Use this URL to cite or link to this record in EThOS: http://ethos.bl.uk/OrderDetails.do?uin=uk.bl.ethos.723221
Title: Treatment process evaluation : the role of personality functioning
Author: Papamalis, Fivos Efstratios
Awarding Body: University of Sheffield
Current Institution: University of Sheffield
Date of Award: 2017
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Abstract:
Background: Treatment engagement is a major factor contributing to favourable outcome of drug treatment, but high dropout rates persist. It has remained difficult to draw conclusions regarding specific predictors of engagement, but there is a clear need to identify and target clients’ major attrition vulnerabilities. Despite evidence of the association of personality with drug misuse, little is known about its role in the treatment process. Aims: This study set out to examine whether, and to what extent, personality functioning contributes to or hinders individuals’ treatment journeys. The study examined service users’ personality characteristics as potential determinants of treatment initiation, engagement and completion and whether characteristic adaptations are malleable during treatment. Methodology: A longitudinal multi-site design was utilized, examining the therapy process in a naturalistic setting in outpatient and inpatient treatment centres. The first part of the study examined whether service users’ personality traits (TPQue) and characteristic adaptations (SIPP-118) predict treatment initiation (CEST-Intake), involving n = 200 from 5 outpatient preparation treatment centres. The second part examined whether characteristic adaptations predict treatment engagement (CEST) and completion involving n = 340 participants from 6 inpatient centres. Multivariate regression analyses were applied for hypotheses testing. The final part of the study explored the malleability of characteristic adaptations and examined whether clinically significant change occurred in dysfunctional characteristic adaptations (n = 70). A series of mixed between-within subject analyses of variance were conducted to compare service users who dropped out and those who completed treatment across the two-time periods. Results: Findings indicated that certain dysfunctional characteristic adaptations are associated with treatment initiation (RQ1) and drop out (RQ3). Broad and facet level characteristic adaptation emerged as strong predictors on different segments of treatment engagement (RQ2). Dysfunctional levels on Self-control and Relational capacities significantly predicted low counselling rapport and treatment participation. The analyses at the facet level provided additional insight of the important role of Identity and Relational capacities on initiation, engagement and treatment completion. The final step shed light on the malleability of characteristic adaptations during treatment and revealed that completers had more functional characteristic adaptations at baseline and had higher levels of significant clinical improvement (RQ4). Only Social concordance remained unchanged at the second inpatient time point. This has important clinical implications considering that Social concordance and especially the Aggression regulation facet was the strongest predictor of treatment initiation, counselling rapport and treatment completion. Conclusions: These findings extend our knowledge of the predictive role of characteristic adaptations in the treatment process, and suggest it may be important to capture these individual differences early on. Delineating the role of characteristic adaptations in treatment engagement and their sensitivity to change under treatment may provide the basis for enhancing treatment specificity through individualized interventions that are scientifically-driven and empirically-validated. This is of major clinical relevance, since it provides a node-link mapping of early warning signs of individuals’ maladaptive areas that require clinical attention and may open new avenues for the scientific enquiry of personality and treatment.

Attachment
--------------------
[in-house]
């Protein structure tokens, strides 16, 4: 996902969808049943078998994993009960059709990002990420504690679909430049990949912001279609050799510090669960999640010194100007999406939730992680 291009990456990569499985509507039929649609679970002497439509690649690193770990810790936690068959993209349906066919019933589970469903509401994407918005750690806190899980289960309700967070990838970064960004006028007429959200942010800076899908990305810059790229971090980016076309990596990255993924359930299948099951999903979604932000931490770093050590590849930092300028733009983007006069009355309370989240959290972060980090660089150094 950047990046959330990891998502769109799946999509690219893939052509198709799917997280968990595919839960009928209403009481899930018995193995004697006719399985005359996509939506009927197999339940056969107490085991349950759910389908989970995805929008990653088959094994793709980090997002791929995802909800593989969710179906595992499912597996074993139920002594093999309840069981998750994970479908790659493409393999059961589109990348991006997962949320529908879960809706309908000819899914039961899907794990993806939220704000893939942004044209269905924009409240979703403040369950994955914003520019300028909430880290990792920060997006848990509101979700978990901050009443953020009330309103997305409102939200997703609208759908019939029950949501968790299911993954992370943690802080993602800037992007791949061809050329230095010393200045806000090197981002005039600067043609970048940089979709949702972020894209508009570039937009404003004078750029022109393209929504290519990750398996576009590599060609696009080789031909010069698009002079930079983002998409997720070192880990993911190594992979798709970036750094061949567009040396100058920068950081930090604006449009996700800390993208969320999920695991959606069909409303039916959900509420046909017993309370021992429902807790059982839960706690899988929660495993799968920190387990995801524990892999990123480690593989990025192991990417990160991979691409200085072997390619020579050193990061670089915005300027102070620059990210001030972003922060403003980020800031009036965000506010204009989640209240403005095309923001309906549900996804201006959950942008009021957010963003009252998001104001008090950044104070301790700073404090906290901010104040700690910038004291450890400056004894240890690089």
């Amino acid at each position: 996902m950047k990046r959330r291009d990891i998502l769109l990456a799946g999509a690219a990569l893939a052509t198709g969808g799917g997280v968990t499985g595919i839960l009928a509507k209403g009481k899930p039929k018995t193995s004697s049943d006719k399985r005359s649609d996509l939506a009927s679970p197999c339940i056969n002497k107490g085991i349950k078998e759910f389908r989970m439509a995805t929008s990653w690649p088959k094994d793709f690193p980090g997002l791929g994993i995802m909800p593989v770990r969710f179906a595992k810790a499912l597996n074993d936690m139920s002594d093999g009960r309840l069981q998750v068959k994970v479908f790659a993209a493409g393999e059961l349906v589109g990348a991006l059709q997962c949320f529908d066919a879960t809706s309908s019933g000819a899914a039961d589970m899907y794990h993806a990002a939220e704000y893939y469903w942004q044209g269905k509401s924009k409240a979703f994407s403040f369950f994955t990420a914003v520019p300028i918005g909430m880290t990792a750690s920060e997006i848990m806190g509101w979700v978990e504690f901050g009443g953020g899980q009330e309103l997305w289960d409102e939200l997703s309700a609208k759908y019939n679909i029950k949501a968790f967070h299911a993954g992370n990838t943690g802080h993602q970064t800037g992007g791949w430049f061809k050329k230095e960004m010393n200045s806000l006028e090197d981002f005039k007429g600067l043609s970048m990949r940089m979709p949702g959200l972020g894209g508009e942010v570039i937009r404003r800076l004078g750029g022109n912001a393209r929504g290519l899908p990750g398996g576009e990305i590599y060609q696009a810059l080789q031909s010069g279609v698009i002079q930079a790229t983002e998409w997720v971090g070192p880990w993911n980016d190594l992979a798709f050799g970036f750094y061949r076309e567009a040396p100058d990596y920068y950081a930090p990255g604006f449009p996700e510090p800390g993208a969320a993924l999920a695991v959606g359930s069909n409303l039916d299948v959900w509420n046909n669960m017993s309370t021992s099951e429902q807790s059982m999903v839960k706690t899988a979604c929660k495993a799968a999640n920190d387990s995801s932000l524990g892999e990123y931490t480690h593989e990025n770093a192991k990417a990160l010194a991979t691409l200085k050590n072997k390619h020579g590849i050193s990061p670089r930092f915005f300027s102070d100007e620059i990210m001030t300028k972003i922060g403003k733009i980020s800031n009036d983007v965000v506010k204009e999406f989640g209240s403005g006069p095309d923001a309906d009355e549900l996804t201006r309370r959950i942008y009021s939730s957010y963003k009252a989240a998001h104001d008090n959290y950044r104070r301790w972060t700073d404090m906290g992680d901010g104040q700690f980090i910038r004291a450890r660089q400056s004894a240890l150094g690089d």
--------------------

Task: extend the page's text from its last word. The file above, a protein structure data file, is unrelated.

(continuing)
Supervisor: Meier, Petra S. ; Kalyva, Efrosini ; Teare, Dawn Sponsor: Not available
Qualification Name: Thesis (Ph.D.) Qualification Level: Doctoral
EThOS ID: uk.bl.ethos.723221  DOI: Not available
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